Tanganyika.—Thirty-two surveyors, five geologists and seven civil engineers have been in training at Texas Western College in El Paso since June 26. Oversea training for this project, after a period at a field training center in Puerto Rico, is scheduled to begin on October 1.

Philippines.--To date, approximately 150 people have been selected to enter training at Pennsylvania State University on August 1. Subsequent to training at Penn State, the volunteers who are finally selected will receive approximately 2 months' training in the Philippines before entering on their teaching duties.

Ghana.-Seventy volunteers who will serve in Ghana entered training at the University of California in Berkeley on June 29. Oversea training at the University of Ghana at Legon will begin on August 26, and volunteers will undertake their teaching duties on September 15.

Nigeria.-Forty-seven people entered training at Harvard University on July 24. An additional group of volunteers, who will be trained at the University of California at Los Angeles, are to be selected shortly. Those finally chosen for service abroad will begin their teaching in January after a period of training in Nigeria.

Chile.-Fifty candidates went into training at the University of Notre Dame on July 20 for service in Chile. Further training schedules are being finalized.

St. Lucia, West Indies Federation. The selection is currently underway for the Heifer/Peace Corps project in St. Lucie. Training is scheduled to begin August 1.



In most cases where housing is furnished to volunteers, existing housing will be used or will be upgraded for use by the volunteers. In some areas, however, it will be necessary for the Peace Corps to construct housing for volunteers. Such housing will be extremely simple but will take into account the health and sanitation problems of the area. Wherever possible it will be built in local style and of local materials. Two or more volunteers will share each house.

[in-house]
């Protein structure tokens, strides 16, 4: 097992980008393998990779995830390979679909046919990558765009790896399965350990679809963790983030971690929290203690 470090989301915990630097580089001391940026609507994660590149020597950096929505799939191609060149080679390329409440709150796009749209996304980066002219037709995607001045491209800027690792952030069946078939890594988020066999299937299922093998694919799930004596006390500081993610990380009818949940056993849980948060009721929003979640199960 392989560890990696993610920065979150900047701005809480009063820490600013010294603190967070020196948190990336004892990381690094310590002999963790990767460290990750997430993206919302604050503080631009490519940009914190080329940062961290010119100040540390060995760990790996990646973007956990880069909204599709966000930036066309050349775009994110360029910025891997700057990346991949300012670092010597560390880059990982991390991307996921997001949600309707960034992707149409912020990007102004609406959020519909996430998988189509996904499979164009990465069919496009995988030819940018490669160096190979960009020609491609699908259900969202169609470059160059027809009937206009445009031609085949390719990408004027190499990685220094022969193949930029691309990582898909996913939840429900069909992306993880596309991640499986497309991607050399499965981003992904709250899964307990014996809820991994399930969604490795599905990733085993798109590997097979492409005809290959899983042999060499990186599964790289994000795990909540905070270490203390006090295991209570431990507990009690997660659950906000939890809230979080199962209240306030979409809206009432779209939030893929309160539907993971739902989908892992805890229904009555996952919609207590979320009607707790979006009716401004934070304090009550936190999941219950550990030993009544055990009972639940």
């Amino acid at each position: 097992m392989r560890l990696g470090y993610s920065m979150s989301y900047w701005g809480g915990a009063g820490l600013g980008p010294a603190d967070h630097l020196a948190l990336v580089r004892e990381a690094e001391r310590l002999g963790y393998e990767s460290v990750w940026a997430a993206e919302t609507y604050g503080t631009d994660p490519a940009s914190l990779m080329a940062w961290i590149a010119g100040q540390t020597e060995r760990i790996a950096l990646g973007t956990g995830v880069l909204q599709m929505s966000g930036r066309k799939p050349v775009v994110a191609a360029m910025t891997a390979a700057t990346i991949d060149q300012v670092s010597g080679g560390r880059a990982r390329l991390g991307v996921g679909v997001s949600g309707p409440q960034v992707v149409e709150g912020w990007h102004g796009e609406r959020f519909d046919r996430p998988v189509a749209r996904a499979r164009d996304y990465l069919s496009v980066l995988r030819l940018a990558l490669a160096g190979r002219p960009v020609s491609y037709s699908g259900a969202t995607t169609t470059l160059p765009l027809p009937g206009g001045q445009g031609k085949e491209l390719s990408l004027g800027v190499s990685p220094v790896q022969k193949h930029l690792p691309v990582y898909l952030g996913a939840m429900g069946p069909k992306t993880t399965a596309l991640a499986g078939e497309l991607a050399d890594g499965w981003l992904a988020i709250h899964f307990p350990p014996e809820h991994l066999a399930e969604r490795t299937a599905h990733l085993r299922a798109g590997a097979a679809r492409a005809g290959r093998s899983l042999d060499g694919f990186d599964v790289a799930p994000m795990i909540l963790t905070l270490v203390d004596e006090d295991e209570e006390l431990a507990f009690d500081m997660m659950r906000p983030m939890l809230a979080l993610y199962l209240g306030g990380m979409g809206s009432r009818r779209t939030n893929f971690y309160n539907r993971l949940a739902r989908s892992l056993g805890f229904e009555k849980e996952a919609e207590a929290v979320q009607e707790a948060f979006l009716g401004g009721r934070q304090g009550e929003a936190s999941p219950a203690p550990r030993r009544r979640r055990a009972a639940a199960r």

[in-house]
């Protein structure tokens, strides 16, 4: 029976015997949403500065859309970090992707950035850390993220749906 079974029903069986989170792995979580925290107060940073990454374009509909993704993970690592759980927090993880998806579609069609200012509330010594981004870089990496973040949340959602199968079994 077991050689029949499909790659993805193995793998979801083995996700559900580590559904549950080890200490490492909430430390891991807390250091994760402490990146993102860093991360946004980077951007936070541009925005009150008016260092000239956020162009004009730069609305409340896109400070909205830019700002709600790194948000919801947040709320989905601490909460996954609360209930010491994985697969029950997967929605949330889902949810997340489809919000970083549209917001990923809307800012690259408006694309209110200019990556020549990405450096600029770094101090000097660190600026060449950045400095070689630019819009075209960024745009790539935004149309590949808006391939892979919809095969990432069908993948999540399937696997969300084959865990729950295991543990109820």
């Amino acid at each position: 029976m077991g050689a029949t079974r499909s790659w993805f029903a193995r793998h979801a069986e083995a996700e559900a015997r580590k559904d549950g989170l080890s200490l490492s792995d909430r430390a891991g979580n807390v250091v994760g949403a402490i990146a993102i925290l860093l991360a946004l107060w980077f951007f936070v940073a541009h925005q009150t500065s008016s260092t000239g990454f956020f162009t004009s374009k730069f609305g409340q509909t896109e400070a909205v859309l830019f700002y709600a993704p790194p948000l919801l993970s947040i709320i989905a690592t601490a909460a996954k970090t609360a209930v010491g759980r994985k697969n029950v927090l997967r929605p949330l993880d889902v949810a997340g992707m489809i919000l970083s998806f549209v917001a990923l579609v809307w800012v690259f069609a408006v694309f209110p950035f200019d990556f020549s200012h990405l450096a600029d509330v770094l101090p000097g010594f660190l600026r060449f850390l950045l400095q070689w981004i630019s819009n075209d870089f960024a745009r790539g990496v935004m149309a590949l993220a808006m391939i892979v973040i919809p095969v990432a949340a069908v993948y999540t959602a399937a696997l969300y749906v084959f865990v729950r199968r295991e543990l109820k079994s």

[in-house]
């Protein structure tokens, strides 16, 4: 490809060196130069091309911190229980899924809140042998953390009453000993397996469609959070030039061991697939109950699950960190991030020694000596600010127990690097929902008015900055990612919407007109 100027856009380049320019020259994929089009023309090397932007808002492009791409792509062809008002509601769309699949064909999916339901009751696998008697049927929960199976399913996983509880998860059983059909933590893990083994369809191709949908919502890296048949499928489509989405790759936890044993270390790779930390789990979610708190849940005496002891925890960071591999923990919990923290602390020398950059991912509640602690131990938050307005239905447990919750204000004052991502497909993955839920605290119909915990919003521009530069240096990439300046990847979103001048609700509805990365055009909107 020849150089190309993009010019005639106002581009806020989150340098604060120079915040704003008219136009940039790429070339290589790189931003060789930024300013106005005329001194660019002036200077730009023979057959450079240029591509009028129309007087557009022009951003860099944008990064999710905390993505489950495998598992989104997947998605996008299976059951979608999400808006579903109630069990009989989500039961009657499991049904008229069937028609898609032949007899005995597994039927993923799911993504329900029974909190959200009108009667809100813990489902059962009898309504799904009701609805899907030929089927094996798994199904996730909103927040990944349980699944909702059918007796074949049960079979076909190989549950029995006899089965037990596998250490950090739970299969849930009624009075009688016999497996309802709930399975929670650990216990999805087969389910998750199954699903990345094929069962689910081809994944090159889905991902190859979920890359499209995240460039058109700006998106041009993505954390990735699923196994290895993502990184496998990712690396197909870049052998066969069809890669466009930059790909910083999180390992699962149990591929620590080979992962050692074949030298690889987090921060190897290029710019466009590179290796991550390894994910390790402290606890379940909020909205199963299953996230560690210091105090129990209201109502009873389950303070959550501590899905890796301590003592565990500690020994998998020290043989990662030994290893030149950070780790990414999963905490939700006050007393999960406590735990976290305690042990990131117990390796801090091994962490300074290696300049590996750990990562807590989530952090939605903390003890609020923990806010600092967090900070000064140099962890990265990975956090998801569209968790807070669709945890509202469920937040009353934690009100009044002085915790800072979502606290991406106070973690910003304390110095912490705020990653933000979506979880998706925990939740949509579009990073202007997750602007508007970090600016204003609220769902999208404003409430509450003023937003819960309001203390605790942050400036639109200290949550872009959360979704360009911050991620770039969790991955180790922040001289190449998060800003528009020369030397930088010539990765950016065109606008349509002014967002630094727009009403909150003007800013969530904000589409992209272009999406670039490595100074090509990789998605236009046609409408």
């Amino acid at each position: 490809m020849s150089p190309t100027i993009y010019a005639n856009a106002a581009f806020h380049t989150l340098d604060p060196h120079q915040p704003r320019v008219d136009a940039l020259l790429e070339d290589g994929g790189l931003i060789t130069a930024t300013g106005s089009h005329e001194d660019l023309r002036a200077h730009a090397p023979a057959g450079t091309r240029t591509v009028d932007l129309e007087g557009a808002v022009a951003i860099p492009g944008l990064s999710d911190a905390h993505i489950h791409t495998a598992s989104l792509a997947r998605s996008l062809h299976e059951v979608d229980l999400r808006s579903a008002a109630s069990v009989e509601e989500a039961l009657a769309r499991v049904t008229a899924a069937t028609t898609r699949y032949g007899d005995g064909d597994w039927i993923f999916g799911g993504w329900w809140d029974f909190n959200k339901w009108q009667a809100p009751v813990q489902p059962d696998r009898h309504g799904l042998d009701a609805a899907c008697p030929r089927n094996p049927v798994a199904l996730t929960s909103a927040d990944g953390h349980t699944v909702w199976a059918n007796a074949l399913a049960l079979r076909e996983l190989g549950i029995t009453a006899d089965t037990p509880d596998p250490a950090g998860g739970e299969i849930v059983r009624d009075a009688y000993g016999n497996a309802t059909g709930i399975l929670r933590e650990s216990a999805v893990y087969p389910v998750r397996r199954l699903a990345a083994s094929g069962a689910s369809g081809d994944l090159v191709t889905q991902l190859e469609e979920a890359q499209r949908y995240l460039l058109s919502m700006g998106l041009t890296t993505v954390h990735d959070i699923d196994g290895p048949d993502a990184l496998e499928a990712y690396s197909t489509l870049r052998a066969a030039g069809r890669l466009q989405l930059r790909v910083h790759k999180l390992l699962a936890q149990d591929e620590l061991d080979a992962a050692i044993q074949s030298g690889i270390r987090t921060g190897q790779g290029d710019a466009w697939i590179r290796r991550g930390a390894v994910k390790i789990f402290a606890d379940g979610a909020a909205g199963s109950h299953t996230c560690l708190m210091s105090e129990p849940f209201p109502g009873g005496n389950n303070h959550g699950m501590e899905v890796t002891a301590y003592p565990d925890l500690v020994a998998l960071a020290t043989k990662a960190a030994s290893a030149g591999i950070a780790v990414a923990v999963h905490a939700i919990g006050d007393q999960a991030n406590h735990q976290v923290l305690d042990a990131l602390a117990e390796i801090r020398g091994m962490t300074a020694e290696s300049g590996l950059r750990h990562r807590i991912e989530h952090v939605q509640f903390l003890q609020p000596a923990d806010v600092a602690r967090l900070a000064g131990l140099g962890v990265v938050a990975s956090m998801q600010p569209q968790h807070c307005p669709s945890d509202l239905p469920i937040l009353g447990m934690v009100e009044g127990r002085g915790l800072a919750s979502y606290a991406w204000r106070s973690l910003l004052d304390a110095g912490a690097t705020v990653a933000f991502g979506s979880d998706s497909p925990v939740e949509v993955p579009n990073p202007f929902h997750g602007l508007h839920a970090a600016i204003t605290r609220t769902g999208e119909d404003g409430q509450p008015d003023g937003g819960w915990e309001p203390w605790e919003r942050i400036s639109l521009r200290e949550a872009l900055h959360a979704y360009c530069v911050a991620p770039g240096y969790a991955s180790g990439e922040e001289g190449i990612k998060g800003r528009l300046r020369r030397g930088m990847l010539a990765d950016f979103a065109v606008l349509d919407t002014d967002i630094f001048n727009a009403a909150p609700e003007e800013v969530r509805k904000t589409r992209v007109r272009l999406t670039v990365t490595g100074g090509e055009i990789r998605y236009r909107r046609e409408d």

What happens to such housing when the Peace Corps no longer has use for it will depend upon the agreement concluded with the host country. The host country will generally have provided the land for the housing, and the housing will often be associated with an educational or other host country institution in connection with which the project has been carried out. In such cases it may be assumed that the housing will frequently be turned over to the host government or the institution upon completion of the Peace Corps project. In cases in which another agency of the U.S. Government has a use for the housing, the agreement may provide for its continued use by the U.S. Government.


It is expected that volunteers in teaching projects will devote a portion of the vacation period to their own 1-month annual leave, in order to gain a firsthand knowledge of the region and the people outside their immediate areas of assignment.

In a number of cases, it is contemplated that some of the time when school is not in session will be used to provide inservice training for volunteers. Such training, conducted against a background of experience in the field, will contribute greatly to the teacher's effectiveness during the second or subsequent years of teaching.

In addition, the vacation period, like after-school hours, provides an excellent opportunity for volunteers to make a contribution to other aspects of the community life. They may provide adult education courses; they may work in recreation activities, such as scouting. The governments of all countries in which the Peace Corps plans to have programs have indicated a desire to have volunteers participate as fully as possible in community life. The exact nature of volunteers' activities during school vacations will depend upon the nature of the project and the needs of the community in which they serve.